EUROPEAN UNION: Most Western Europeans favor at least some restrictions on Muslim women’s religious clothing

By Ariana Monique Salazar and Scott Gardner

Pew Research Center (17.09.2018) – – A Danish law that took effect in August makes it illegal for Muslim women to wear face-covering veils – such as burqas or niqabs – in public. Austria, Belgium and France, as well as parts of Italy and Spain, have enacted similar laws in recent years, contributing to government restrictions on religion in the region.


These laws are largely in line with Western European attitudes on the issue. Most non-Muslim adults in Western Europe favor at least some restrictions on the religious clothing of Muslim women who live in their country, according to a recent Pew Research Center survey of 15 countries in the region.


The prevailing view (a regional median of 50%) is that Muslim women should be allowed to wear religious clothing as long as it does not cover their face. Fewer (regional median of 23%) say Muslim women should not be allowed to wear any religious clothing. And a regional median of 25% take the more permissive view that Muslim women should be allowed to wear any religious clothing they choose.


In the United Kingdom, for example, 53% of non-Muslim adults say Muslim women in the UK should be allowed to wear religious clothing as long as it does not cover their face, while 19% favor restricting all religious clothing. Roughly a quarter (27%) support allowing Muslim women to wear the religious clothing of their choosing.


The recently enacted laws in European countries do not explicitly target Muslim women’s dress.  In the case of Denmark, for instance, the statute prohibits face coverings except for “recognizable purposes,” such as cold weather.


Proponents of the recent laws point to public safety and other reasons for the measures. Opponents say the laws are unfairly directed at Muslims and that people should have the freedom to wear what they want.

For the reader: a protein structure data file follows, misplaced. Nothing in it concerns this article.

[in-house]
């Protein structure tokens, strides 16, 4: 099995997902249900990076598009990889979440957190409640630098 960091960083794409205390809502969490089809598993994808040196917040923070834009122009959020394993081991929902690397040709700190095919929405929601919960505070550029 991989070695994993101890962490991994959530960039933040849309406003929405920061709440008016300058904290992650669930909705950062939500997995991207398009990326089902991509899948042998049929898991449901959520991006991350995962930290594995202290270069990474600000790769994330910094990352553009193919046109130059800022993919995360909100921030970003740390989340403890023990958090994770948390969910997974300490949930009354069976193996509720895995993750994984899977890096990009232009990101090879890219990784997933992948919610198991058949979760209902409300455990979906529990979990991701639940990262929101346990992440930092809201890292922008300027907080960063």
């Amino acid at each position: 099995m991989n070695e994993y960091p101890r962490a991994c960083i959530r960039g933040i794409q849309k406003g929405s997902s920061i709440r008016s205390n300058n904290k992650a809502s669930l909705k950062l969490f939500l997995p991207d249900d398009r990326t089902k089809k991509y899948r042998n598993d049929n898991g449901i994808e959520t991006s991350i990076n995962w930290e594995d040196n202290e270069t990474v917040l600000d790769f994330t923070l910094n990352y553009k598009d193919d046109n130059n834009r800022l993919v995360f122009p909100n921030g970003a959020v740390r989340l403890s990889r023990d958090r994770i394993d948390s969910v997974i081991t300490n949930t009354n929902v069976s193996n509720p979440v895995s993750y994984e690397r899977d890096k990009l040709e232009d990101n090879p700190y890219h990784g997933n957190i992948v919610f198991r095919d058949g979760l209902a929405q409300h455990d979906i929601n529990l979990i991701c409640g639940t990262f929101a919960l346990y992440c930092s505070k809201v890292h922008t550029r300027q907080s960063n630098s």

Overall, most people in Western Europe say they accept religious minorities – Muslims included. For example, a median of 66% of non-Muslim adults in the region say they would accept a Muslim as a member of their family, according to a separate question in the recent survey.


Yet even among non-Muslims with positive feelings about Muslims, large shares in most countries still favor banning face coverings. Among those who say they would be willing to accept a Muslim in their family, a median of 55% support banning facial coverings, and this includes majorities in Germany, the United Kingdom, Austria, Switzerland and the Netherlands. This is not the case in every country, however. For example, about six-in-ten Portuguese adults with these positive feelings about Muslims favor no restrictions on religious clothing.


Among Western Europeans who say they would be unwilling to accept a Muslim in their family, there is relatively significant support for banning all religious clothing.  For example, in France, 43% of those who would not want Muslims as relatives support a total ban, compared with only 16% among those who are willing to accept Muslims in their families.



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NEW REPORT: Women’s Rights & Religion


In hopes to discover and highlight the powerful potential that religion and religious leaders have to help guarantee women’s rights around the world, this report examines current tensions that exist between women’s rights and some interpretations of Christian, Muslim, and Jewish doctrines.

This report addresses early, forced and child marriages, female genital mutilation, violence against women, ‘honour’ killing, public dress codes, and reproductive rights. Through these various facets of women’s rights, the report explores the ways in which religious texts, practices, cultural influences, and patriarchal systems influence or motivate violations of these rights.

The Abrahamic religions as organized systems have always been led by men and have perpetuated a patriarchal culture that can be questioned in the light of the current human rights culture. Women have the right to gender equality, and some women reject the dominance of men and patriarchal social systems over their persons, claiming autonomy over choices on issues exclusive to their sex.


Women’s rights and freedoms are guaranteed under international law and should be protected over social, cultural, or even legal norms when they result in gender discrimination and prejudices.

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